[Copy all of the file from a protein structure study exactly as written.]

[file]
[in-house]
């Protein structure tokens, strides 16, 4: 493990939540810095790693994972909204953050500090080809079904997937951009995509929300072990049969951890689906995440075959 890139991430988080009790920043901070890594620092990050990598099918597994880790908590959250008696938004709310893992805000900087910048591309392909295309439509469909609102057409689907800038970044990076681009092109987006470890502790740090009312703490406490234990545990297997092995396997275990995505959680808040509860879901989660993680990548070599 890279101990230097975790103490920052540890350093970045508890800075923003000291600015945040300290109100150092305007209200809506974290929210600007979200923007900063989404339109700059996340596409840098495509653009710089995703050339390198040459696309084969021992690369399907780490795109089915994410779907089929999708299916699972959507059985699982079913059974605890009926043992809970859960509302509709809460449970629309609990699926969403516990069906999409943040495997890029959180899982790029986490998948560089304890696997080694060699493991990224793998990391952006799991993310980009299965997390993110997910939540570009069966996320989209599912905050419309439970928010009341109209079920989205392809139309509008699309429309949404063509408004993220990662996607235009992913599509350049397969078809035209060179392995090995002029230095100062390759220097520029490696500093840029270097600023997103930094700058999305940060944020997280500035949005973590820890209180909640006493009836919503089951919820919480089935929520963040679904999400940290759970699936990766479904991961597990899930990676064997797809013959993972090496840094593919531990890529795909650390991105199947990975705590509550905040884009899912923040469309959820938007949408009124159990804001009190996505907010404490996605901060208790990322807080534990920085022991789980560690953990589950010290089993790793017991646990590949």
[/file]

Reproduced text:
[in-house]
């Protein structure tokens, strides 16, 4: 493990939540810095790693994972909204953050500090080809079904997937951009995509929300072990049969951890689906995440075959 890139991430988080009790920043901070890594620092990050990598099918597994880790908590959250008696938004709310893992805000900087910048591309392909295309439509469909609102057409689907800038970044990076681009092109987006470890502790740090009312703490406490234990545990297997092995396997275990995505959680808040509860879901989660993680990548070599 890279101990230097975790103490920052540890350093970045508890800075923003000291600015945040300290109100150092305007209200809506974290929210600007979200923007900063989404339109700059996340596409840098495509653009710089995703050339390198040459696309084969021992690369399907780490795109089915994410779907089929999708299916699972959507059985699982079913059974605890009926043992809970859960509302509709809460449970629309609990699926969403516990069906999409943040495997890029959180899982790029986490998948560089304890696997080694060699493991990224793998990391952006799991993310980009299965997390993110997910939540570009069966996320989209599912905050419309439970928010009341109209079920989205392809139309509008699309429309949404063509408004993220990662996607235009992913599509350049397969078809035209060179392995090995002029230095100062390759220097520029490696500093840029270097600023997103930094700058999305940060944020997280500035949005973590820890209180909640006493009836919503089951919820919480089935929520963040679904999400940290759970699936990766479904991961597990899930990676064997797809013959993972090496840094593919531990890529795909650390991105199947990975705590509550905040884009899912923040469309959820938007949408009124159990804001009190996505907010404490996605901060208790990322807080534990920085022991789980560690953990589950010290089993790793017991646990590949």